Socialism in One Country and a return to the nation state cannot work for the left, but they are being championed by the neo-Lexiteers. In one widely shared blogpost on Novara Media, one commentator even goes as far as alluding to Britain’s Road to Socialism – the official programme of the orthodox Communist Party.

The muted and supportive reaction of Labour’s left to the leadership’s compromises on migration and Brexit owes much to the inept positioning of the Labour right. Centrists may gain personal profile and factional capital when the weaponising the issue, but the consequences have been dire.

Around 80 per cent of Labour members still want a second referendum, and making himself the “stop Brexit” candidate could in a parallel universe have been Owen Smith’s path to victory in the second leadership election.

But it meant that in the summer of 2016, when the mass base of Corbynism hardened its factional resolve, it did so under siege not just from rebelling MPs, but from the “Remoaners” as well.

At every juncture, the strategy of the centrist Labour and media establishment has made Brexit more likely. Every time a veteran of the New Labour era – many of whom have appalling records on, for instance, migrants’ rights – tells Labour members to fight Brexit, party members run a mile.

If Tony Blair’s messiah complex was accurate, he would have saved us all a long time ago – by shutting up and going away. The atmosphere of subterfuge and siege from MPs and the liberal press has, by necessity, created a culture of loyalty and intellectual conformity on the left.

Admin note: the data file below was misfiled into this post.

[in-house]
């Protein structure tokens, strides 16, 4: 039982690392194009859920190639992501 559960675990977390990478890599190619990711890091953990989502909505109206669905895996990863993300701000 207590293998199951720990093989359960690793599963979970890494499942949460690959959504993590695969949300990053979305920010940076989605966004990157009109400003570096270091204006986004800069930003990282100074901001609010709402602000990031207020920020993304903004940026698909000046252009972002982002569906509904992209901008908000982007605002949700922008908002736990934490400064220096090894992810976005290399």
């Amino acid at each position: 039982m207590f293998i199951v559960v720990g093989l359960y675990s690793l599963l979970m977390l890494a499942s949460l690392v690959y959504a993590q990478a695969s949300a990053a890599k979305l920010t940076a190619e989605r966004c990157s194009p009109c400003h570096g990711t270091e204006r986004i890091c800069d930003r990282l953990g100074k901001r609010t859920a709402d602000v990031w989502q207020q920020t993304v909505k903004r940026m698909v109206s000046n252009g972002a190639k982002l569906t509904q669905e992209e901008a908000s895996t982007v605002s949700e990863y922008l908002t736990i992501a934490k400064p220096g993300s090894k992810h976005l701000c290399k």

But with its position in the party unassailable, and a radical Labour government within touching distance of Downing Street, the last thing the Labour leadership now needs is a wave of Corbynite loyalty-hipsters hailing its every word.

As the history of every attempt to form a radical government shows, what we desperately need is a movement with its own internal democratic life, and an activist army that can push its leaders as well as deliver leaflets for them.

Lexit is no more possible now than it was during the EU referendum, and the support base of the Labour left and the wider party is overwhelmingly in favour of free movement and EU membership.

Jeremy Corbyn, John McDonnell and Diane Abbott are passionate, principled advocates for migrants’ rights and internationalism. By showing leadership, Labour can once again change what is electorally possible.